On Rosh Hashanah, we celebrate harat olam, God’s creation of the world. In doing so, we celebrate that while God may be the only one to create from nothing, we human beings partner with Him in daily creation, taking the raw material He has left us and turning it into sheer beauty. Being made in God's image, we have an innate ability to create: We build buildings, form wondrous works of art and music, and - most beautiful of all – we create human beings.
Having become a father for the first time over the summer, I was reminded of one of my favorite midrashim from the first chapter of Bereshit Rabbah, which I believe best illustrates human kind’s responsibility to share with God in creation. The midrash famously portrays God as the master architect of the world, with the Torah being God’s blueprints. Through these blueprints, human beings become the artisans who work on earth to improve upon God's initial work. This metaphor reminds us that without human beings, the blueprints of the world - our Torah - would be just God's unfulfilled architectural vision sitting on a shelf. Our world will only become perfect if we make it so. This is why the Zohar teaches that Israel, the Torah and God are one in the same. God, the Jewish people, and Torah live in a symbiotic relationship where without each other the world - and certainly Rosh Hashanah - could not exist.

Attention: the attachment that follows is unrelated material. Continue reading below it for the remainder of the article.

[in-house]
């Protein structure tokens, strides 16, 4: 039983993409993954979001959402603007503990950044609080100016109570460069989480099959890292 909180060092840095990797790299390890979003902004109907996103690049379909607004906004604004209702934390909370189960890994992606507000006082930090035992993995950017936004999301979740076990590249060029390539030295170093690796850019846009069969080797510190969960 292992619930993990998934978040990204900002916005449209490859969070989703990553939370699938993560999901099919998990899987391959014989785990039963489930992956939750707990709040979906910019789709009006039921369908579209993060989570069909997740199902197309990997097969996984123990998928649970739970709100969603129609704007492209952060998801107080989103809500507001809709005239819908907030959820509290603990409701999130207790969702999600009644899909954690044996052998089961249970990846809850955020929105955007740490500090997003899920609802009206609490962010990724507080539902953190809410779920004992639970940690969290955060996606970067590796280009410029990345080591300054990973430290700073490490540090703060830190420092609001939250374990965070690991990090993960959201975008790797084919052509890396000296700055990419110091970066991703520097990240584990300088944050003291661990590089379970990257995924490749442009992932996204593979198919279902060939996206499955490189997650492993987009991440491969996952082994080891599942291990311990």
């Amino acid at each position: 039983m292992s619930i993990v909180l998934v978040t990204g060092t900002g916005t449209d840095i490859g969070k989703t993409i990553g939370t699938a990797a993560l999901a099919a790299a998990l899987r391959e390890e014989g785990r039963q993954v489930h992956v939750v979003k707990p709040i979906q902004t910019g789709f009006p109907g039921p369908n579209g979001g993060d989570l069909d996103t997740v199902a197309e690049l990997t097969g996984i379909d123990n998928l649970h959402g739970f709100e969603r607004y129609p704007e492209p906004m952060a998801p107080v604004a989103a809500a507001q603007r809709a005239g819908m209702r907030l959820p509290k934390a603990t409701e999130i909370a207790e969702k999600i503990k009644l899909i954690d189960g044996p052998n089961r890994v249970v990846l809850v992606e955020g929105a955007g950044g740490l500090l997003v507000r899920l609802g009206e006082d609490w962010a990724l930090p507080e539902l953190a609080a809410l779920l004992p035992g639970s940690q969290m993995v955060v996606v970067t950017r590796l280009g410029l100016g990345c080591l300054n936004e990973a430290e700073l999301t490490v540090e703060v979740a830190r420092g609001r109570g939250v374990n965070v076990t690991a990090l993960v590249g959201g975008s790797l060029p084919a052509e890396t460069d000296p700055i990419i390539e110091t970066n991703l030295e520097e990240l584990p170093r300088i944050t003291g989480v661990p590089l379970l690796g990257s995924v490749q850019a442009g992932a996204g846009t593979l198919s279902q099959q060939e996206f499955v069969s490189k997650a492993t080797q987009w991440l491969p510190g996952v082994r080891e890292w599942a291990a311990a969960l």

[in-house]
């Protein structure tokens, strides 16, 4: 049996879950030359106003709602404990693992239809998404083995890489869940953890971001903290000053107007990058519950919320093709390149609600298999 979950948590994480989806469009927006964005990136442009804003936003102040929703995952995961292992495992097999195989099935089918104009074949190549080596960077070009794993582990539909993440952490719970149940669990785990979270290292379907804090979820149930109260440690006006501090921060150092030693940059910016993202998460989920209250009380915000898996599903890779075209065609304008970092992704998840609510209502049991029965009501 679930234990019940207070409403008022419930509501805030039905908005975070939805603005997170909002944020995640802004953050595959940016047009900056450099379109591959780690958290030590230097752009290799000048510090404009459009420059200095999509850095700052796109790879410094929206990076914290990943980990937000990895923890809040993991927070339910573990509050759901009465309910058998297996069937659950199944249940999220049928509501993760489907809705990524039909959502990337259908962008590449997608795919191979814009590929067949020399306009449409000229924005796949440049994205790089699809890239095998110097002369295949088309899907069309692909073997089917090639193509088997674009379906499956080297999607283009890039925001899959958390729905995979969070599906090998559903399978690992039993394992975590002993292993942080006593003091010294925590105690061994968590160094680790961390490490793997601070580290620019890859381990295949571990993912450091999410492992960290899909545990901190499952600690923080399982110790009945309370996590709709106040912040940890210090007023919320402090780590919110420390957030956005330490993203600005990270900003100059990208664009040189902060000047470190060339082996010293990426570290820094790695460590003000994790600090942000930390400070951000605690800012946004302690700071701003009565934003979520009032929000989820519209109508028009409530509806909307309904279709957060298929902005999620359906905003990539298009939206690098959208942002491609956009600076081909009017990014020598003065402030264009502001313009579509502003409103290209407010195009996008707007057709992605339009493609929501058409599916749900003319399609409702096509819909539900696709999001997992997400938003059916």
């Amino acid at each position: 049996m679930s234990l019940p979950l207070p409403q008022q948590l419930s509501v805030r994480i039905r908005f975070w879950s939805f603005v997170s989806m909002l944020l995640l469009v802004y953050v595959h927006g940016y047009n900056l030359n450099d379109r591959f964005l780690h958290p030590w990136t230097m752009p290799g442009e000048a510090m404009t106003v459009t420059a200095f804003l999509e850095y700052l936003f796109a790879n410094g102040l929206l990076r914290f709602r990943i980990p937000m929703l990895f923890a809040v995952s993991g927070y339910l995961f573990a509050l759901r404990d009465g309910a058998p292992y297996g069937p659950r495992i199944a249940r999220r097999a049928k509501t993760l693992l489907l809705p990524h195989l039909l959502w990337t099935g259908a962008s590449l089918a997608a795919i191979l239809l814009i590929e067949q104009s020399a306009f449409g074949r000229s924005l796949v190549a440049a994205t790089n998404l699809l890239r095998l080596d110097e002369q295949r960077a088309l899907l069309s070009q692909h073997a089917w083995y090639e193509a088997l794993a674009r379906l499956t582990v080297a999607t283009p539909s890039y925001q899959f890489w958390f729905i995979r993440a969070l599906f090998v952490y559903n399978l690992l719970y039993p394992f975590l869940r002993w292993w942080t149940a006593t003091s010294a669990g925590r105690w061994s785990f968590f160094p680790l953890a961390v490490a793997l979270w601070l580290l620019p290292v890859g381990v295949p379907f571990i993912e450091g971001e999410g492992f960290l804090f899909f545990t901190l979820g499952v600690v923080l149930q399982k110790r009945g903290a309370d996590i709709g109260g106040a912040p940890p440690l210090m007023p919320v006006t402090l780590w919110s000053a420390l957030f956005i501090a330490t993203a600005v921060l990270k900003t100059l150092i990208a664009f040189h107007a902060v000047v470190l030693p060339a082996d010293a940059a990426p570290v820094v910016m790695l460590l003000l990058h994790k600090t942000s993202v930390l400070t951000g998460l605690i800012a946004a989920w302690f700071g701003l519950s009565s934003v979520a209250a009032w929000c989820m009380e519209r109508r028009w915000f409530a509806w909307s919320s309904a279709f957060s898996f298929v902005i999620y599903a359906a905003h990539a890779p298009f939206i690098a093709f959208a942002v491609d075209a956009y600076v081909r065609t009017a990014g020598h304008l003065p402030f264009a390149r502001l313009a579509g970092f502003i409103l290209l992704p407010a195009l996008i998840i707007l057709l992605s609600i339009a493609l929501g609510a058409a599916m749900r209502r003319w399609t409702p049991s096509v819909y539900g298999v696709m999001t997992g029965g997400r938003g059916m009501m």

I was also reminded of the Talmudic teaching that when a child is conceived, there are three partners: the two parents and God. However, as I have watched Zev grow over the summer and seen his perception of the world change, he has reminded me just how far beyond conception this partnership with God extends. Zev reminds me on a daily basis the capacity of wonder that is present in our world. He stares at everything with an intense sense of curiosity and awe because everything is new and extraordinary. Things like buildings and inanimate objects are amazing in the eyes of a newborn child.
For me, it has been Zev's very existence that continues to leave me in wonder each and every day. Watching him wonder reminds me that God has a hand in every act of creation in our universe. As adults, we tend to lose this sense of amazement and understanding of God’s presence. Rabbi Abraham Joshua Heschel once called the challenge of working to regain that sense of wonder as “radical amazement.” In his book “Man is Not Alone,” Heschel famously remarks that “mankind will not perish for want of information; but only for want of appreciation. The beginning of our happiness lies in the understanding that life without wonder is not worth living.”
This year, I look forward to having Zev as my guide to once again experiencing a life that is worth living, and to seeing a world where God’s hands have a role in every act of creation.
Rabbi Dan Dorsch is the assistant rabbi at Temple Beth Shalom in Livingston, New Jersey. You can follow him on twitter @danieldorsch.